The current mechanism for obtaining financial support for families with neurologically impaired infants is seriously flawed. It relies on payment awarded through the tort system based on a claim that medical negligence was responsible for the infant’s condition. The system is extraordinarily inefficient and expensive, as well as being unfair to many families with affected children and to physicians who are unjustly accused of contributing to outcomes they could not have prevented. Furthermore, the exorbitant malpractice premiums necessary to support the system are threatening the future of obstetric practice in the United States. This article describes a two-pronged program designed to correct these inequities and to assess each case for the occurrence of medical negligence, which has been submitted to the New York State legislature as a proposed bill entitled the Neurologically Impaired Program for New York State (S7748).
A two-pronged proposal is presented for the financial support of families with neurologically impaired children and the assessment of medical negligence in these cases. Supplemental Digital Content is available in the text.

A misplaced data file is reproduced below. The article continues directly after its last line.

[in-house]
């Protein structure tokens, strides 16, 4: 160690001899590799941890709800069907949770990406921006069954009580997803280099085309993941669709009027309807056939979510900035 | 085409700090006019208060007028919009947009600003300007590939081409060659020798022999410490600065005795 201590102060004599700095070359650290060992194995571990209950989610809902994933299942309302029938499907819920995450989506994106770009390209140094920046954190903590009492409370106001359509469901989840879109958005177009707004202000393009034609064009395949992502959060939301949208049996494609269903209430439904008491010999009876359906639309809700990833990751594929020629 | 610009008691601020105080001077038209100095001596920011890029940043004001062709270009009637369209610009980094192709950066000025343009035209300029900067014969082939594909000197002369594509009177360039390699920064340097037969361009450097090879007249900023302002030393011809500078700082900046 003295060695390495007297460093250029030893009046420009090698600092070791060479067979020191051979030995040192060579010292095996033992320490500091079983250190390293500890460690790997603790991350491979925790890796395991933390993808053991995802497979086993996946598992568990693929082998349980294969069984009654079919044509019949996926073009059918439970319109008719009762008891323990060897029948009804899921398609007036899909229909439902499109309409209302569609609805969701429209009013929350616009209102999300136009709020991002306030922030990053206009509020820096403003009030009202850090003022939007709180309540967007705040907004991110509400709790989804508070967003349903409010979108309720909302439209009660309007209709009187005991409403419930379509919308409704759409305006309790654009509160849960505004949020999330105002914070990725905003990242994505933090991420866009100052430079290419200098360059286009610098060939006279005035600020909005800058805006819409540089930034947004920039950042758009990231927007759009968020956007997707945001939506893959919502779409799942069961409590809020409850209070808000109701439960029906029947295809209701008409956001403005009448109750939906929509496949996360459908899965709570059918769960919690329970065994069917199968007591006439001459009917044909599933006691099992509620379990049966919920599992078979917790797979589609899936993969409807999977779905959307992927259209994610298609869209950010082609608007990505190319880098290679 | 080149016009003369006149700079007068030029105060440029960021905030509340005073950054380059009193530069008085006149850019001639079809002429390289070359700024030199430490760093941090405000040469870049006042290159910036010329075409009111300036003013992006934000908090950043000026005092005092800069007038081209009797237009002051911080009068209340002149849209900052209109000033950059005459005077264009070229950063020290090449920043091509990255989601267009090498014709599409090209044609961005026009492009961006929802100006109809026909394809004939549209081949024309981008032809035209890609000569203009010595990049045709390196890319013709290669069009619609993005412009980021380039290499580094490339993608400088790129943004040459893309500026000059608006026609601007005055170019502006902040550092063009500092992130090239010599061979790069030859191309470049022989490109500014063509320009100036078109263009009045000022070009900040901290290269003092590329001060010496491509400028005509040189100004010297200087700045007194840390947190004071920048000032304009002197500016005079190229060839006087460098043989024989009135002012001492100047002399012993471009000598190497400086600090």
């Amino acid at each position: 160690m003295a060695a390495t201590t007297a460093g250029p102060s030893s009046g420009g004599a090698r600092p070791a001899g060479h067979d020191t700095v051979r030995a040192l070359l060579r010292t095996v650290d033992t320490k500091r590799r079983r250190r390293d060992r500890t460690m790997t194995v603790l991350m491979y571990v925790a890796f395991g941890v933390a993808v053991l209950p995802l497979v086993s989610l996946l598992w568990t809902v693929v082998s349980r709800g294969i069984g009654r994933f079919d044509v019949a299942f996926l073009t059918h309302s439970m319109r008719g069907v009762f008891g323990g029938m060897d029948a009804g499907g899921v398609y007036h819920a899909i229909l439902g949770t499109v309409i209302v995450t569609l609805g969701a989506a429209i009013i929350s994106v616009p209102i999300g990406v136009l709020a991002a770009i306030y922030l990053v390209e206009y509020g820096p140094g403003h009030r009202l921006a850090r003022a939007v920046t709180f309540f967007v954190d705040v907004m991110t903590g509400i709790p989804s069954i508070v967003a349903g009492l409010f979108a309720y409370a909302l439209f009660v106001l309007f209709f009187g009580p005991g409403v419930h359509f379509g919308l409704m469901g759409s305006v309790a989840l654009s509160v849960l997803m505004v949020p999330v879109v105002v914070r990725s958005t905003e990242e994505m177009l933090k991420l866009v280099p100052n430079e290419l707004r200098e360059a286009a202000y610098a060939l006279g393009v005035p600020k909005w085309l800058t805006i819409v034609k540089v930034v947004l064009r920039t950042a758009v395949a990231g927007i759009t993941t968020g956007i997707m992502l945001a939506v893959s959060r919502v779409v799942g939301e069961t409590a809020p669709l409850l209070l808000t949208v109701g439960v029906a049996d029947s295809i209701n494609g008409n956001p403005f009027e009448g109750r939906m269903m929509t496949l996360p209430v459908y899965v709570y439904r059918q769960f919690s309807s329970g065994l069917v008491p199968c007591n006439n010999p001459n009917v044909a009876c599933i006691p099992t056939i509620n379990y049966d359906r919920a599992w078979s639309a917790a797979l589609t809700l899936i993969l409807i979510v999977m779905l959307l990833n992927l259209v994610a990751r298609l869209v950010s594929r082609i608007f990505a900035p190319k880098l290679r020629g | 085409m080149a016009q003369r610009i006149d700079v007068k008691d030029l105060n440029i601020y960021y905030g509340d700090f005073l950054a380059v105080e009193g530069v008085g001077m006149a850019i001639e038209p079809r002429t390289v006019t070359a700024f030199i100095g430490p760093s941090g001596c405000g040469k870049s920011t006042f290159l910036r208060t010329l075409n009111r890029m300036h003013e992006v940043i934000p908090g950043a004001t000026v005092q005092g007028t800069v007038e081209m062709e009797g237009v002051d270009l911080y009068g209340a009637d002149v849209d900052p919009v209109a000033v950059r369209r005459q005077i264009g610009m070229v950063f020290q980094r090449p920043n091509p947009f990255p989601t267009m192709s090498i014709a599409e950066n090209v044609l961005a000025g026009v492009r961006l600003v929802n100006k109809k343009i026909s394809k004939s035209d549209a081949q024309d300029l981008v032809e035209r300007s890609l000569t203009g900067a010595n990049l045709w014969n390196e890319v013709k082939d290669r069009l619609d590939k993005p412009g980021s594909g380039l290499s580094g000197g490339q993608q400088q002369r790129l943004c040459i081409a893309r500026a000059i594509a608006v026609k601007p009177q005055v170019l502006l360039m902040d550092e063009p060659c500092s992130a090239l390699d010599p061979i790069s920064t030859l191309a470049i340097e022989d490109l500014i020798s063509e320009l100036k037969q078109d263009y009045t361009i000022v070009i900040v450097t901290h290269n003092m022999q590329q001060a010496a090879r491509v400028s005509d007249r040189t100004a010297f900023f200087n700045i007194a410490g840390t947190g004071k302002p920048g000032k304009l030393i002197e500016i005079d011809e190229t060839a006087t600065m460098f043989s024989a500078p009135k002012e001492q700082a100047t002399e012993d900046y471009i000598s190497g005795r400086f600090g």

From the 1Columbia University College of Physicians & Surgeons, New York, New York; 2University of Texas Medical Branch, Galveston Texas and American College of Obstetricians and Gynecologists Task Force on Neonatal Encephalopathy and Cerebral Palsy; 3American College of Obstetricians and Gynecologists District II/New York and Associates for Women’s Medicine, Syracuse, New York; 4American College of Obstetricians and Gynecologists’ Department of State Legislative & Regulatory Activities, Washington, DC; and 5American College of Obstetricians and Gynecologists District II/New York, Albany, New York.
See related editorial on page 576.
Corresponding author: Richard L. Berkowitz, MD, Columbia University Medical Center, Division of Maternal Fetal Medicine, 622 West 168th Street, PH 16-66, New York, NY 10032; e-mail: firstname.lastname@example.org.
Financial Disclosure The authors did not report any potential conflicts of interest.